Increasingly, liberals, or progressives, are at best ambivalent about economic growth, particularly in such blue-collar fields as fossil fuel energy, manufacturing, agribusiness and suburban homebuilding. Bill Galston, a former close advisor to Bill Clinton, notes that party platform “is truly remarkable—for example, its near-silence on economic growth.” In 2012, for example, Democrats touted the environmental and economic benefits of natural gas. This year’s party platform endorses ever-stricter regulation of the industry, while Sen. Bernie Sanders’ faction demands a quickly decarbonized economy.

In other words, today’s Democrats, in the grip of the Greens, are into wealth redistribution and wealth reduction—but not, alas, into wealth creation. It doesn’t have to be that way, of course: The old Democrats, the Franklin D. Roosevelt-Harry Truman Democrats, were all about construction and growth; during the New Deal era, Democrats built Hoover Dam, providing hydropower for the Southwest. And in addition, they built the many dams and water projects of the Tennessee Valley Authority, not only boosting the Southeastern economy, but also helping to rid Dixie of malaria.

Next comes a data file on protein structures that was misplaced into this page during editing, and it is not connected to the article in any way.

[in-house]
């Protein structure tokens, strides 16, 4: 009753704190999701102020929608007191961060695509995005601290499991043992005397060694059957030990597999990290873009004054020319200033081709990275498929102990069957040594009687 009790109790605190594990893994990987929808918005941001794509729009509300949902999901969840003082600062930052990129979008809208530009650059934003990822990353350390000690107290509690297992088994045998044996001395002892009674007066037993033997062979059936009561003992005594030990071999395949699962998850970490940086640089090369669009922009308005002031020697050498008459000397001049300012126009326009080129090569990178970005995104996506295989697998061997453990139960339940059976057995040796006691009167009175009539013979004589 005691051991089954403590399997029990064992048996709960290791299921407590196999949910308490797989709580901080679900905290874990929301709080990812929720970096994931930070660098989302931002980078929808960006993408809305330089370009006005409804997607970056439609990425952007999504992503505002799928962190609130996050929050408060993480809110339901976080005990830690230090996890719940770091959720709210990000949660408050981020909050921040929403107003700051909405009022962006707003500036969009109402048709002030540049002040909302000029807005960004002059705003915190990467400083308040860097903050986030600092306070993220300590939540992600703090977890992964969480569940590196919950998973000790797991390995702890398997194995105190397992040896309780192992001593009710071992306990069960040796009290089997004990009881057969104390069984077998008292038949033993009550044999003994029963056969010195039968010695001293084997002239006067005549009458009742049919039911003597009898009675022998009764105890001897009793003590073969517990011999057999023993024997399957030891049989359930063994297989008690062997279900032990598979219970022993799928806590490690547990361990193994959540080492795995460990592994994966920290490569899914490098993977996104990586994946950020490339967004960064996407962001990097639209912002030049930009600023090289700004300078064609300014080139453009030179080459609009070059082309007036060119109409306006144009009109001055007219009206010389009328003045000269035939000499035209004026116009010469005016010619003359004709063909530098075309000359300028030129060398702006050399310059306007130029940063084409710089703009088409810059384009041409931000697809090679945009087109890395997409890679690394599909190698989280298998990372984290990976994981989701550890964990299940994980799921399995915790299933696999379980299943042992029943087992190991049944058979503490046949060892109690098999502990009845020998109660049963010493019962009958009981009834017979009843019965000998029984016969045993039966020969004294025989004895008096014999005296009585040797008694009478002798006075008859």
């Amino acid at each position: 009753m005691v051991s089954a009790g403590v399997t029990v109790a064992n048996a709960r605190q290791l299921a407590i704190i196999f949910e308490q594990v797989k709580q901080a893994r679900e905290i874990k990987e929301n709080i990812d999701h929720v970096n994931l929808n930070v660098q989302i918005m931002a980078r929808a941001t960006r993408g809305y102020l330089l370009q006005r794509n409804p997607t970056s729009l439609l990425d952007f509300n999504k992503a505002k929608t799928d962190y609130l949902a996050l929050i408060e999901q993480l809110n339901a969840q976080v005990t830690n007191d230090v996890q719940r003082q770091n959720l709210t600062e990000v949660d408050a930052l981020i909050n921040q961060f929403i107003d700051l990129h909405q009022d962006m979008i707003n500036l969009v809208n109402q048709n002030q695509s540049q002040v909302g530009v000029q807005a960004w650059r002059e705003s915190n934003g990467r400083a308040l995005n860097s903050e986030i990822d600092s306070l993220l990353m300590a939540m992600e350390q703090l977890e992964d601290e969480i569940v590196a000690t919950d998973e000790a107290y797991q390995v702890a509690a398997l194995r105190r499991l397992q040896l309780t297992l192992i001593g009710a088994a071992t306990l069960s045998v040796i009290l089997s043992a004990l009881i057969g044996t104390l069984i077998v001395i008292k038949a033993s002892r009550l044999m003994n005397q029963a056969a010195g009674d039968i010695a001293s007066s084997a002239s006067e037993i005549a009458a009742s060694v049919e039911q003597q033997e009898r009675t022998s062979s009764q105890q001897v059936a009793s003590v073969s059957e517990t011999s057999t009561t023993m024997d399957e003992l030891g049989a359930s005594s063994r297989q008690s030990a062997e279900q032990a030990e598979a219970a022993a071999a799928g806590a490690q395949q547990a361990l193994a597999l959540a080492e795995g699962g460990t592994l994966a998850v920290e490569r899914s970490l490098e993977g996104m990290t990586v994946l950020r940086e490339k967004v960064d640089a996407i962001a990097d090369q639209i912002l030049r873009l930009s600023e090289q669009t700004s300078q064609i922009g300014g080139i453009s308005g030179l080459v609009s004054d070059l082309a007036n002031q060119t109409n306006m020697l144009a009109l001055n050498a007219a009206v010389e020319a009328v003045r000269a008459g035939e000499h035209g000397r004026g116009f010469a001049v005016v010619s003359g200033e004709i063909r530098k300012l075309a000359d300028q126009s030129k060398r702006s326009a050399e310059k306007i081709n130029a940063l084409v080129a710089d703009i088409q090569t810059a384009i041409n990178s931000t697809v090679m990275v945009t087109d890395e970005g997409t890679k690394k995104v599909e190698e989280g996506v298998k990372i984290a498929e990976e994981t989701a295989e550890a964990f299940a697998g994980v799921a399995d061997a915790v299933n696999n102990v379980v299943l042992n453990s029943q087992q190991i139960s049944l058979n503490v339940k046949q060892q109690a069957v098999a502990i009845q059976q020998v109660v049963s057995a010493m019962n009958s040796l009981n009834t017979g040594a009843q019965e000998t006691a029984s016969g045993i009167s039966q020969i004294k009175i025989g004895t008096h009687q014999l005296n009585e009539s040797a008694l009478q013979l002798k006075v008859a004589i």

But that was then; as I wrote here at Breitbart in May, recalling the Democrats’ pro-growth development platform of 1948, what was beloved then is hated now:

Looking back at that 68-year-old document, it seems fair to say that not only would today’s Democrats not endorse such an agenda from their president, but they would probably seek to impeach him for such pro-growth efforts.

All right, so today, if the Democrats have enviro-priorities, then Republicans are the only game in town, growth-wise.

And so back to thinking big, thinking about Making America Great Again. We can quickly see that MAGA requires capital. And that means investment. But from where will the money come? Yes, tax-rate reductions, on individuals and businesses, are a help to investment, but what if the money gets invested, not in the U.S., but in Mexico—or China?  Until that question can be answered in a satisfactory way, many, perhaps most, Americans will be skeptical of, even hostile to, upper-bracket tax cuts.

Okay, so where else could the cash come from? Trump’s answer this morning was genius: “infrastructure bonds.” Continuing, Trump said,

We’re going to have to go out with a fund, we’ll get a fund. We’ll make a phenomenal deal with a low interest rate. And we’re going to have to rebuild our infrastructure. We have no choice.

Yes, that’s the right answer, because borrowing has never been a better bet: The current rate on a 10-year T-Bill is about 1.5 percent, and the rate on a 2-year T-Bill is below 1 percent. And why are interest rates so low? That’s a complex question, but a lot of it has to do with slow economic growth; as The Wall Street Journal noted late last month, this has been the slowest economic “recovery” since World War II.